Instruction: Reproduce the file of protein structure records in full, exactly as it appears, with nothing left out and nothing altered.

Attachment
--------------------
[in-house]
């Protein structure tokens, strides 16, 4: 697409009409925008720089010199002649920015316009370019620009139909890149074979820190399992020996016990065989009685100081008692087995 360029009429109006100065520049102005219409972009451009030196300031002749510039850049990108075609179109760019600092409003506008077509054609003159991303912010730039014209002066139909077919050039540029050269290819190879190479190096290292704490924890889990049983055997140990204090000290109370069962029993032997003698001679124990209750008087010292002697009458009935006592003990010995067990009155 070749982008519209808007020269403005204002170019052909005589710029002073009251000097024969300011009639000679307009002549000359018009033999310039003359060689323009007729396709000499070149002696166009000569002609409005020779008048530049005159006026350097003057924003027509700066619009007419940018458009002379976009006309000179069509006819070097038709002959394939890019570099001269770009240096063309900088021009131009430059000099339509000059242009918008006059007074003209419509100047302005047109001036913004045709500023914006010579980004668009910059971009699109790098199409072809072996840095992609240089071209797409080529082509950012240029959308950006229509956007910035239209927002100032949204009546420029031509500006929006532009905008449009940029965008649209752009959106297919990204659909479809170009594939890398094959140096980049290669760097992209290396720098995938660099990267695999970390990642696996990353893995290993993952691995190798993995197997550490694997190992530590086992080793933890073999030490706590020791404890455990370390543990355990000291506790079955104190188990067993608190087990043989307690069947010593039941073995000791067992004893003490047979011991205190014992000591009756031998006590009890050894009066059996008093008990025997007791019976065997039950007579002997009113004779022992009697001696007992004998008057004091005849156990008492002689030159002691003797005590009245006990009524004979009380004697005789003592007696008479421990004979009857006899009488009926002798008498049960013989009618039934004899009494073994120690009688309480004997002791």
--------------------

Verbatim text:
[in-house]
């Protein structure tokens, strides 16, 4: 697409009409925008720089010199002649920015316009370019620009139909890149074979820190399992020996016990065989009685100081008692087995 360029009429109006100065520049102005219409972009451009030196300031002749510039850049990108075609179109760019600092409003506008077509054609003159991303912010730039014209002066139909077919050039540029050269290819190879190479190096290292704490924890889990049983055997140990204090000290109370069962029993032997003698001679124990209750008087010292002697009458009935006592003990010995067990009155 070749982008519209808007020269403005204002170019052909005589710029002073009251000097024969300011009639000679307009002549000359018009033999310039003359060689323009007729396709000499070149002696166009000569002609409005020779008048530049005159006026350097003057924003027509700066619009007419940018458009002379976009006309000179069509006819070097038709002959394939890019570099001269770009240096063309900088021009131009430059000099339509000059242009918008006059007074003209419509100047302005047109001036913004045709500023914006010579980004668009910059971009699109790098199409072809072996840095992609240089071209797409080529082509950012240029959308950006229509956007910035239209927002100032949204009546420029031509500006929006532009905008449009940029965008649209752009959106297919990204659909479809170009594939890398094959140096980049290669760097992209290396720098995938660099990267695999970390990642696996990353893995290993993952691995190798993995197997550490694997190992530590086992080793933890073999030490706590020791404890455990370390543990355990000291506790079955104190188990067993608190087990043989307690069947010593039941073995000791067992004893003490047979011991205190014992000591009756031998006590009890050894009066059996008093008990025997007791019976065997039950007579002997009113004779022992009697001696007992004998008057004091005849156990008492002689030159002691003797005590009245006990009524004979009380004697005789003592007696008479421990004979009857006899009488009926002798008498049960013989009618039934004899009494073994120690009688309480004997002791």